4. No reasons given for no underwriting the offer for sale

The prospectus did not explain why the IPO structure did not include the more conventional approach of engaging an independent underwriter, who would earn a fee for guaranteeing the sale of all offered shares.

The rationale behind forgoing an underwritten offering was not disclosed. This is a fundamental investor protection practice and it was ignored or omitted.

Why is this critical? The existence or non-existence of third underwriting of the offer for sale can influence an investor’s decision, particularly retail investors, who seek comfort that professional investors underwrite to earn a commission, not to invest. As a previous adviser to IPOs, I regularly negotiated a private placement to institutional investors as an incentive to the institution to also underwrite the offer for sale.

Underwriting the offer for sale would have been the simplest capital market structure, to mitigate the risk of a failed IPO and protect the investors to whom the IPO was targeted: Ugandans and retail investors.

“7.12.7 Underwriting
The Offer is not underwritten. The Selling Shareholder has opted to exercise its discretion not to underwrite the Issue.”

The underwriting disclosure in Airtel Uganda’s prospectus is erroneous: it refers to the selling shareholder not underwriting the “issue” of its own shares: the IPO is an “offer for sale” and not an “issue of new shares”.

5. No disclosure of peer or company valuation parameters

The prospectus omits key valuation metrics and ratios for comparing Airtel Uganda to regional industry peers, including MTN Uganda.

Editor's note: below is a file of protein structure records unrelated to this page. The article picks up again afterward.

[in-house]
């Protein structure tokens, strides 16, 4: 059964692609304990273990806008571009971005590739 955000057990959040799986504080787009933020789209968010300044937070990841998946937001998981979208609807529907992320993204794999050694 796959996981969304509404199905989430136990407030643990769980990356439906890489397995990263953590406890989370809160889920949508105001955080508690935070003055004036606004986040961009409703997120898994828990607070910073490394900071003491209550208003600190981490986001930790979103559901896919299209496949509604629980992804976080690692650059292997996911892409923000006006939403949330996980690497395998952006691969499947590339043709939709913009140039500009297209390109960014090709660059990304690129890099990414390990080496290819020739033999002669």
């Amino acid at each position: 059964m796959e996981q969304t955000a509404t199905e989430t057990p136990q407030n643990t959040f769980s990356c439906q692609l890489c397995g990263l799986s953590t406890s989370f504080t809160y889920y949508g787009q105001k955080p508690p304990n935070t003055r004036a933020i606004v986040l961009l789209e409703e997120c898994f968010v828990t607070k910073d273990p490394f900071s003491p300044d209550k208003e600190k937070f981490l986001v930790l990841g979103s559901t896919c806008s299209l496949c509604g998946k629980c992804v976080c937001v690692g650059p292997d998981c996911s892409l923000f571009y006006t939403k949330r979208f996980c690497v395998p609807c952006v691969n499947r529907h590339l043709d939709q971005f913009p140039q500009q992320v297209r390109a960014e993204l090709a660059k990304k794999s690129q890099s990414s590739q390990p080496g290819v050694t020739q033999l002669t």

Why is this critical? Appraising a share valuation and IPO pricing should be simple and transparent. Typically, a valuation is presented and a discount applied to ensure an active market. By offering multi-tiered “free shares” (a commercially oriented marketing gimmick), the presentation of a valuation and IPO pricing at a discount is obfuscated. Furthermore, the Advisor’s share valuation report was not disclosed in the Documents Available for Inspection. Neither were valuation data points (PE Ratio etc.) summarised in the prospectus. The adoption of “average” valuations was adopted by the Lead Transaction Adviser. Valuation by “averages” is not an accepted valuation method.

The disclosure omissions above are more serious considering Airtel Uganda’s high relative valuation which includes an upcoming significant dividend. Airtel Uganda is going to have a significant PR and IR problem if the

  • Share price falls as a result of an under-subscription
  • The share price goes proforma ex-div after the next dividend

Our attached valuation, see the next social media post, of Airtel Uganda vs. MTN Uganda shows prima facie the significant over-valuation of Airtel Uganda at the IPO price. Is this premium in valuation a result of the dividend policy? If so how much?

The disclosure of valuation parameters directly influences the decision of investors to seek advice, and, or, to invest or not.